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Homicide-Free in Huntington Beach

Crime: No one's been killed in Surf City in 21/2 years, a trend not matched since the '60s. Emergency-room staff, paramedics, police share credit.

April 05, 2002|STANLEY ALLISON | TIMES STAFF WRITER

November 27, 1999, is a day the detectives in Huntington Beach's homicide bureau consider a milestone. The beaten body of 29-year-old Bridgette Ballas, an account executive for Calvin Klein, was discovered by a passerby in a gutter on Huntington Street that day.

And the community hasn't recorded another slaying since.

The streak of peacefulness has met with a mixture of pride and puzzlement in the city of nearly 200,000 people. Huntington Beach hasn't had so few homicides since the 1960s--and no one is sure how long the streak will last.

The lull is all the more remarkable considering the city was averaging five to six homicides a year through most of the 1980s and 1990s--many of them gang-related.

Politicians place the credit with cops, saying the department's community policing and anti-gang efforts have helped drive down not just homicides but many other crimes as well.

Police officers, meanwhile, praise paramedics and emergency-room doctors for saving victims of violent crime.

"It's not for a lack of people trying to kill each other," said Det. Steve Mack. "We've certainly had some attempted murders; people stabbed in the heart, shot in the head, shot in the face with a shotgun."Since the Ballas murder in 1999, detectives have arrived at several crime scenes they were sure would become murder investigations.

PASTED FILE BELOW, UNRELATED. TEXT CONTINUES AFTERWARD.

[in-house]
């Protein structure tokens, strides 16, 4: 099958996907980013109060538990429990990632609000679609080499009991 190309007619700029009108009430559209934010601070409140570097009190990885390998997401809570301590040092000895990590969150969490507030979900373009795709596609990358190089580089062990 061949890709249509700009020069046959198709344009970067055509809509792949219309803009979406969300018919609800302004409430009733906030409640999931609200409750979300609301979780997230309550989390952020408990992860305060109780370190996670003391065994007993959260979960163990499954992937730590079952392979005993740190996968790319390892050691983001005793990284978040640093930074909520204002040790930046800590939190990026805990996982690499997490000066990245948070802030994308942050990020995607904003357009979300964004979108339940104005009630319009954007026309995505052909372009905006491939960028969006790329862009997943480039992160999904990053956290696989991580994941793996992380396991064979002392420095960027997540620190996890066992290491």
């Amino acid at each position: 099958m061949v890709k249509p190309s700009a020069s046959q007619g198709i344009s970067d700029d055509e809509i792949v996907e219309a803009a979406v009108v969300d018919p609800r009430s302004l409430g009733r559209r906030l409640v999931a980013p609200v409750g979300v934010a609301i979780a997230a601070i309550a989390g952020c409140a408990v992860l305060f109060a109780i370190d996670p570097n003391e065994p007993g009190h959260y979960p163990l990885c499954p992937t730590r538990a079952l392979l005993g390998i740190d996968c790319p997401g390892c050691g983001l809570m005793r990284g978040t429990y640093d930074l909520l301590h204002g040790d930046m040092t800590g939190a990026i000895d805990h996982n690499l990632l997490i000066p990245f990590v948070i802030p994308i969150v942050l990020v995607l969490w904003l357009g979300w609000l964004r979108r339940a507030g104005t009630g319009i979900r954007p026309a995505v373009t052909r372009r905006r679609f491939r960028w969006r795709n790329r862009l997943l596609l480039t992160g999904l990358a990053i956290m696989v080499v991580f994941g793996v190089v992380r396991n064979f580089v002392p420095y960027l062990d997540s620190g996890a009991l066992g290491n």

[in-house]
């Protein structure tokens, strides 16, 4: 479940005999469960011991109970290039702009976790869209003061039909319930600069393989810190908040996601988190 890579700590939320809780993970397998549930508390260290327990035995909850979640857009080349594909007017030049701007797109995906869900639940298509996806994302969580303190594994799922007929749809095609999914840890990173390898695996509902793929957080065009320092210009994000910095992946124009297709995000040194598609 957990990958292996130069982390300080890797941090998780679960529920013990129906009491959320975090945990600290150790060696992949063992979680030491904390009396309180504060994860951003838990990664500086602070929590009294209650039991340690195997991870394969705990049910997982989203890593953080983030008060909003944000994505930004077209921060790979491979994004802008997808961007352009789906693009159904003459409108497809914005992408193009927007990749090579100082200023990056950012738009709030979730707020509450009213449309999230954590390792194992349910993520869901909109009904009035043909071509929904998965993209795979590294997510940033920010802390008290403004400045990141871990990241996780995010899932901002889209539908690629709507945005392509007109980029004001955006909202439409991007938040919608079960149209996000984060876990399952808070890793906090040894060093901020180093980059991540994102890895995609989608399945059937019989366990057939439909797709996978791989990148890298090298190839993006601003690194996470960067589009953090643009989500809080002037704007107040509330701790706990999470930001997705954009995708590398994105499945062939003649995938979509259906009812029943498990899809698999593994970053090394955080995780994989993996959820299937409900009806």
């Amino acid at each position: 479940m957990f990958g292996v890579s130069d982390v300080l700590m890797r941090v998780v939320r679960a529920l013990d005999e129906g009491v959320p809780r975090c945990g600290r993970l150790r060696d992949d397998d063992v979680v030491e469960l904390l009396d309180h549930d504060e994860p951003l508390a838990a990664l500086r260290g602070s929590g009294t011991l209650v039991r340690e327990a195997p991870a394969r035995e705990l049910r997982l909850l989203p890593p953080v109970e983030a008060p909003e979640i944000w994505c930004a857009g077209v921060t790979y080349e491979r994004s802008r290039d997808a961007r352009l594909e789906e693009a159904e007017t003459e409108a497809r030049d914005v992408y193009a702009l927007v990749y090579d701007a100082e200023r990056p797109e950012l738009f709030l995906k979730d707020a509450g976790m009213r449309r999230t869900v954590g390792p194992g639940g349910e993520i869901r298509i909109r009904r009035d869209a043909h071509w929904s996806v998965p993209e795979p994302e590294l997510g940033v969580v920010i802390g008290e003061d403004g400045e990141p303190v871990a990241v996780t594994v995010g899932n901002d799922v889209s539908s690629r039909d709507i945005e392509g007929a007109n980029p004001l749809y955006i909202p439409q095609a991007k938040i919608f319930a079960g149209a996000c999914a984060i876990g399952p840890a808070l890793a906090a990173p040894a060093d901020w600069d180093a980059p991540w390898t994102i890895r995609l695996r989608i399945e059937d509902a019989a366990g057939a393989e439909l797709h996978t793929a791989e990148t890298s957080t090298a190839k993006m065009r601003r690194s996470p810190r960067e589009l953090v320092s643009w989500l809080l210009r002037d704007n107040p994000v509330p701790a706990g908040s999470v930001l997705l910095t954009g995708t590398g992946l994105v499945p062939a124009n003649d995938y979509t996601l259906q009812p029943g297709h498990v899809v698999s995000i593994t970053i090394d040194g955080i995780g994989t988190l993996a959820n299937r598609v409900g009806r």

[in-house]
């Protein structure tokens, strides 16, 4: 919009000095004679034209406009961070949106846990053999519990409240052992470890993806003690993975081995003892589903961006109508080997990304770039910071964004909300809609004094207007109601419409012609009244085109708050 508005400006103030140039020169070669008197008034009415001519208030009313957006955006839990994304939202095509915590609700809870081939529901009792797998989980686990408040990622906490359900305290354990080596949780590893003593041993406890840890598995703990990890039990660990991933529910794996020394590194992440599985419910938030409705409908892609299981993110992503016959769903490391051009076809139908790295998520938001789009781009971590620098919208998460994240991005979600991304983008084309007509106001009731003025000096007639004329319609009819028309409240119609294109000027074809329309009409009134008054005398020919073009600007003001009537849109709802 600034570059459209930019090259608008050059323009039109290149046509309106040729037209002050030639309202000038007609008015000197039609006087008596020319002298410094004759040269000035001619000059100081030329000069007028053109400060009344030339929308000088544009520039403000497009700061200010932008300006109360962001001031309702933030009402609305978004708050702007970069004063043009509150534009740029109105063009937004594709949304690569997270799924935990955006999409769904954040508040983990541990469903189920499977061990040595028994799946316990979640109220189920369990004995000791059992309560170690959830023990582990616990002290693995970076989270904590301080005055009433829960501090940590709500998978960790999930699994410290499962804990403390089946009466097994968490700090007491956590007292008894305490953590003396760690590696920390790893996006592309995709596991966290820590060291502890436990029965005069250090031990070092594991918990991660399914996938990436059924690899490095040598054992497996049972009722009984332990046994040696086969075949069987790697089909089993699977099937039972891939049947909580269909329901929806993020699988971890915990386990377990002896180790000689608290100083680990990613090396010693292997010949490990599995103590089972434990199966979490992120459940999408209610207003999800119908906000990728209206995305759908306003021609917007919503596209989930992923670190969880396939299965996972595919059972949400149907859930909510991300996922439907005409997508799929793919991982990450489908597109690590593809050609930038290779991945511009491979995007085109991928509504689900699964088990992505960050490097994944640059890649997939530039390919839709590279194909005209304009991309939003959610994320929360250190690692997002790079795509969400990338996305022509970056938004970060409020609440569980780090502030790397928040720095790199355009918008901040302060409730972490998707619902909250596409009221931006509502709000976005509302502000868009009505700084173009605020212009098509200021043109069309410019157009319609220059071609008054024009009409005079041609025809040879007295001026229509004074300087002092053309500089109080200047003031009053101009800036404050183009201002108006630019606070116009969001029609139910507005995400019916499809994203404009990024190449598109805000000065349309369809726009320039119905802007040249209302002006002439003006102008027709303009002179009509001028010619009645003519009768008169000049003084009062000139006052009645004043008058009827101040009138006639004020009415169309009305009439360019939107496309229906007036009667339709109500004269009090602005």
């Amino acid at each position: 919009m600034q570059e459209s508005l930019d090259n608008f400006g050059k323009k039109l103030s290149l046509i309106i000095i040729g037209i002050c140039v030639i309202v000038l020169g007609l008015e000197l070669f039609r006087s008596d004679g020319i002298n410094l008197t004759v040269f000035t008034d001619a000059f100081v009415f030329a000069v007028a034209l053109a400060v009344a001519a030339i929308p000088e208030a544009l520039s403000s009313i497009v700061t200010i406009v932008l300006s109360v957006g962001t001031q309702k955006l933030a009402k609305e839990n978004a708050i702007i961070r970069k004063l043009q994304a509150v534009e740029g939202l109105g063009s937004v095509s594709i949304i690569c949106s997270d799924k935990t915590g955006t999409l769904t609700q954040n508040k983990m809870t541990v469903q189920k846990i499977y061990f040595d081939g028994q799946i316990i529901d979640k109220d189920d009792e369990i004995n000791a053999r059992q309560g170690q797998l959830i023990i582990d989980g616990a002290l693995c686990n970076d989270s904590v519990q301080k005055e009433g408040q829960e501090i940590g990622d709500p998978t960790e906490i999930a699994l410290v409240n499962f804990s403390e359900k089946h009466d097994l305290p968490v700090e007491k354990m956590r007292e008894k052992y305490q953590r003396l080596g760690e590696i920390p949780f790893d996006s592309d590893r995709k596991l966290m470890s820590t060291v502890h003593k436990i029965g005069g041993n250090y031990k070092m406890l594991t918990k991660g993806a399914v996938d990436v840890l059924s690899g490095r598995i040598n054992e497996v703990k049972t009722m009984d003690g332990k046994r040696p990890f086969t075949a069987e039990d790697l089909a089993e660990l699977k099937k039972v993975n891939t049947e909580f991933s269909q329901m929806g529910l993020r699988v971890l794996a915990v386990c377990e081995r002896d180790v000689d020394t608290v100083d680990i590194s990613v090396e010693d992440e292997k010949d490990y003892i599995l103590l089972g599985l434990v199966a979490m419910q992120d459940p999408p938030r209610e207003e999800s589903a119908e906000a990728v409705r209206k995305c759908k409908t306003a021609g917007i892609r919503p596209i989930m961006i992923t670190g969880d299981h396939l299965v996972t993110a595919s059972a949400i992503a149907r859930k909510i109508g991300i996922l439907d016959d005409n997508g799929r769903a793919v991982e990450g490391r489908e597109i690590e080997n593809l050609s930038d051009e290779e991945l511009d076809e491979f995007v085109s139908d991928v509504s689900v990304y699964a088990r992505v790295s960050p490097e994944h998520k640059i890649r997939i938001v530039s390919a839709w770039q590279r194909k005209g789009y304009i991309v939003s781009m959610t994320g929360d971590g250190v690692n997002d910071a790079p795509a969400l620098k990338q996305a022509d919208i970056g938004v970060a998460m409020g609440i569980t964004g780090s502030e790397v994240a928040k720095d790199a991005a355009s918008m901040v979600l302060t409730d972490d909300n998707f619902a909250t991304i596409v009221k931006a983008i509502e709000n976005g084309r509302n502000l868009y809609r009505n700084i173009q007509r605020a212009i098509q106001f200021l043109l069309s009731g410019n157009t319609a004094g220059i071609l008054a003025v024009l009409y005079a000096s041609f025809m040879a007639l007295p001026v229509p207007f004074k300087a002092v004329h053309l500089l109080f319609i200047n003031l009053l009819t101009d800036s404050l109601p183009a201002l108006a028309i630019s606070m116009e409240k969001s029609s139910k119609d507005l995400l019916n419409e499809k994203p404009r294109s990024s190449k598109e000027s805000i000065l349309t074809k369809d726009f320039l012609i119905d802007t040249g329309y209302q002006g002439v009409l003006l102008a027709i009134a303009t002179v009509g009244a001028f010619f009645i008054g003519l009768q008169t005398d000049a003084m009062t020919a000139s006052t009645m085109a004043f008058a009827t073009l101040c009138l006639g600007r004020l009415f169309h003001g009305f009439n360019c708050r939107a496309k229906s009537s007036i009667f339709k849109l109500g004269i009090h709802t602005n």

On Jan. 23, 2001, Steve Wagner was shot three times in the head with a .25-caliber pistol; his girlfriend Frankie Flex was strangled and left for dead.

On April 13, 2001, Lydia Matthews was stabbed by her husband 17 times.

On July 13, 2001, Patrick Tasselli was stabbed in the leg and an artery was severed.

On Feb. 19, 2002, Benito Rosas was shot point-blank in the face with a shotgun.

All of those victims were taken to UCI Medical Center's Level One trauma center in Orange--and survived.

"They work some miracles," said veteran police Lt. Chuck Thomas.

Doctors at the emergency room have a more scientific explanation."There are injuries that are going to be fatal," said Dr. Marianne Cinat, a trauma surgeon at UCI. "But what we have in place is a system that allows us to immediately treat life-threatening injuries so that we give a patient their best possible chance at survival."

The trauma center can mobilize a team that includes surgeons, nurses and others within minutes of getting a call from paramedics about a critically injured patient.

The team can stabilize the patient and quickly get him or her into an operating room. Paramedics also play a crucial role by quickly assessing the condition of victims and communicating with trauma doctors on what treatment will be needed when they get to the hospital, Cinat said.

"Where the bullet goes we have no control over," she said. "Once they get to the hospital, even then, we can't save them sometimes, but the decisions we make aren't just pure luck.

The decisions and the sequence of events are based on years of experience and training."

Despite the lack of slayings, the homicide bureau remains active. The detectives handle a variety of cases, including kidnappings, robberies and assaults. Last week, they investigated the kidnapping of a Huntington Beach man who was found in a Long Beach motel.

*

Trial Is Pending in 1999 Murder Case

They also made an arrest in their most recent slaying, the 1999 case of Bridgette Ballas. It came six months after her murder. The detectives allege that Ballas was raped and murdered by a neighbor as she was returning home from a night out with friends. A trial is pending. Detectives also are reexamining 20 unsolved homicides.

One high-profile shooting in the city last year was investigated by the Orange County district attorney's office. The case involved a fatally injured 18-year-old who was fired at by police who later said he was holding a toy gun. Prosecutors determined the shooting was justified. Homicide detectives David Dirkin and Mack said they are in no hurry to take on another murder case.

"I didn't go into homicide to work the homicides," Mack said. "I went into it to arrest the people who commit them."

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